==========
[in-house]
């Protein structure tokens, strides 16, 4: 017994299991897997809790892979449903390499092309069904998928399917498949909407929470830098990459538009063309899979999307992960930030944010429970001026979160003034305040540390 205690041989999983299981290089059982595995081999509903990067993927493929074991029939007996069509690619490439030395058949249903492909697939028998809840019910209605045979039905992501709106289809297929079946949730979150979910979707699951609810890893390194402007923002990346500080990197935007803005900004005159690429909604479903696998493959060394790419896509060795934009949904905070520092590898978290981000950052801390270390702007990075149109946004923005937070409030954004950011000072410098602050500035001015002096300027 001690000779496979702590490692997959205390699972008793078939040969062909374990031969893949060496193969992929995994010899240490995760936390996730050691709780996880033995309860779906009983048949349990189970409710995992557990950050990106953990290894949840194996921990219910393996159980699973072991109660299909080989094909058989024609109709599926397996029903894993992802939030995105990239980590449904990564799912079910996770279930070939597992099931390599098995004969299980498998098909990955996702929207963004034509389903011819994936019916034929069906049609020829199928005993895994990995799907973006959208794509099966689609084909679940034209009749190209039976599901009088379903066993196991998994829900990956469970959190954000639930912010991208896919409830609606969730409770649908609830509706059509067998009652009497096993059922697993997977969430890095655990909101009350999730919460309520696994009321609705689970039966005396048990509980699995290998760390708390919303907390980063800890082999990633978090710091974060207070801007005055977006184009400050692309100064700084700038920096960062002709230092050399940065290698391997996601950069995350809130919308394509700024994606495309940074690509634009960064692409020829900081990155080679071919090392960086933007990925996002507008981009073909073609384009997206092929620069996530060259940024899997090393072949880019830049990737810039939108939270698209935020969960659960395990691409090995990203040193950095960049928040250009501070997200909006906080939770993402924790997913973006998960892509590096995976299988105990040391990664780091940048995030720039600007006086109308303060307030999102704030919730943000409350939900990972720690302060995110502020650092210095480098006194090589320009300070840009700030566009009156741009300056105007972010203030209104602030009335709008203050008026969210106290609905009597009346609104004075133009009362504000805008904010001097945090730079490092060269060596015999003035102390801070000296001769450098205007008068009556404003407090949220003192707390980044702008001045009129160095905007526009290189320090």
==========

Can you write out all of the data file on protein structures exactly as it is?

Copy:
[in-house]
């Protein structure tokens, strides 16, 4: 017994299991897997809790892979449903390499092309069904998928399917498949909407929470830098990459538009063309899979999307992960930030944010429970001026979160003034305040540390 205690041989999983299981290089059982595995081999509903990067993927493929074991029939007996069509690619490439030395058949249903492909697939028998809840019910209605045979039905992501709106289809297929079946949730979150979910979707699951609810890893390194402007923002990346500080990197935007803005900004005159690429909604479903696998493959060394790419896509060795934009949904905070520092590898978290981000950052801390270390702007990075149109946004923005937070409030954004950011000072410098602050500035001015002096300027 001690000779496979702590490692997959205390699972008793078939040969062909374990031969893949060496193969992929995994010899240490995760936390996730050691709780996880033995309860779906009983048949349990189970409710995992557990950050990106953990290894949840194996921990219910393996159980699973072991109660299909080989094909058989024609109709599926397996029903894993992802939030995105990239980590449904990564799912079910996770279930070939597992099931390599098995004969299980498998098909990955996702929207963004034509389903011819994936019916034929069906049609020829199928005993895994990995799907973006959208794509099966689609084909679940034209009749190209039976599901009088379903066993196991998994829900990956469970959190954000639930912010991208896919409830609606969730409770649908609830509706059509067998009652009497096993059922697993997977969430890095655990909101009350999730919460309520696994009321609705689970039966005396048990509980699995290998760390708390919303907390980063800890082999990633978090710091974060207070801007005055977006184009400050692309100064700084700038920096960062002709230092050399940065290698391997996601950069995350809130919308394509700024994606495309940074690509634009960064692409020829900081990155080679071919090392960086933007990925996002507008981009073909073609384009997206092929620069996530060259940024899997090393072949880019830049990737810039939108939270698209935020969960659960395990691409090995990203040193950095960049928040250009501070997200909006906080939770993402924790997913973006998960892509590096995976299988105990040391990664780091940048995030720039600007006086109308303060307030999102704030919730943000409350939900990972720690302060995110502020650092210095480098006194090589320009300070840009700030566009009156741009300056105007972010203030209104602030009335709008203050008026969210106290609905009597009346609104004075133009009362504000805008904010001097945090730079490092060269060596015999003035102390801070000296001769450098205007008068009556404003407090949220003192707390980044702008001045009129160095905007526009290189320090």